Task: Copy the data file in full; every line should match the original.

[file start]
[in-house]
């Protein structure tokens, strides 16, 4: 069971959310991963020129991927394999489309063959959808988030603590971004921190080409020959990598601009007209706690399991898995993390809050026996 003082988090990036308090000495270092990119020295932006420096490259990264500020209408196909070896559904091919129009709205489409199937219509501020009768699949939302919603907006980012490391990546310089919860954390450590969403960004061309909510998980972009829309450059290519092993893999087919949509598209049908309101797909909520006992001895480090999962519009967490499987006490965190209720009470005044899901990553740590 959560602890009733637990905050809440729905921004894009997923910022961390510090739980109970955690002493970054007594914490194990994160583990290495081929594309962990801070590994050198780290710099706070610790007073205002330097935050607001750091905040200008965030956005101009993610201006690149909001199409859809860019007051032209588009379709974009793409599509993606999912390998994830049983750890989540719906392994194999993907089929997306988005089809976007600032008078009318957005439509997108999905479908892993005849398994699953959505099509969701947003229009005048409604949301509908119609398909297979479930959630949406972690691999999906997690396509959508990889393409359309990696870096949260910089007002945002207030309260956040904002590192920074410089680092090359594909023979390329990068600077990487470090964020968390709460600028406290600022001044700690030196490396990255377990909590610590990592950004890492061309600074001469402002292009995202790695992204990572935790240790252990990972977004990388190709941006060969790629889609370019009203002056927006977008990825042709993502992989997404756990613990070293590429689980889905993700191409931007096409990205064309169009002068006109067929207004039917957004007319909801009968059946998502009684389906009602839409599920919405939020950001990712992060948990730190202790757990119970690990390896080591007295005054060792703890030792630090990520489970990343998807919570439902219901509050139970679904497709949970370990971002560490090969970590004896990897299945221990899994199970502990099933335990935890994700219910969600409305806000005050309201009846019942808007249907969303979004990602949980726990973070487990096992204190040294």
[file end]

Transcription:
[in-house]
């Protein structure tokens, strides 16, 4: 069971959310991963020129991927394999489309063959959808988030603590971004921190080409020959990598601009007209706690399991898995993390809050026996 003082988090990036308090000495270092990119020295932006420096490259990264500020209408196909070896559904091919129009709205489409199937219509501020009768699949939302919603907006980012490391990546310089919860954390450590969403960004061309909510998980972009829309450059290519092993893999087919949509598209049908309101797909909520006992001895480090999962519009967490499987006490965190209720009470005044899901990553740590 959560602890009733637990905050809440729905921004894009997923910022961390510090739980109970955690002493970054007594914490194990994160583990290495081929594309962990801070590994050198780290710099706070610790007073205002330097935050607001750091905040200008965030956005101009993610201006690149909001199409859809860019007051032209588009379709974009793409599509993606999912390998994830049983750890989540719906392994194999993907089929997306988005089809976007600032008078009318957005439509997108999905479908892993005849398994699953959505099509969701947003229009005048409604949301509908119609398909297979479930959630949406972690691999999906997690396509959508990889393409359309990696870096949260910089007002945002207030309260956040904002590192920074410089680092090359594909023979390329990068600077990487470090964020968390709460600028406290600022001044700690030196490396990255377990909590610590990592950004890492061309600074001469402002292009995202790695992204990572935790240790252990990972977004990388190709941006060969790629889609370019009203002056927006977008990825042709993502992989997404756990613990070293590429689980889905993700191409931007096409990205064309169009002068006109067929207004039917957004007319909801009968059946998502009684389906009602839409599920919405939020950001990712992060948990730190202790757990119970690990390896080591007295005054060792703890030792630090990520489970990343998807919570439902219901509050139970679904497709949970370990971002560490090969970590004896990897299945221990899994199970502990099933335990935890994700219910969600409305806000005050309201009846019942808007249907969303979004990602949980726990973070487990096992204190040294």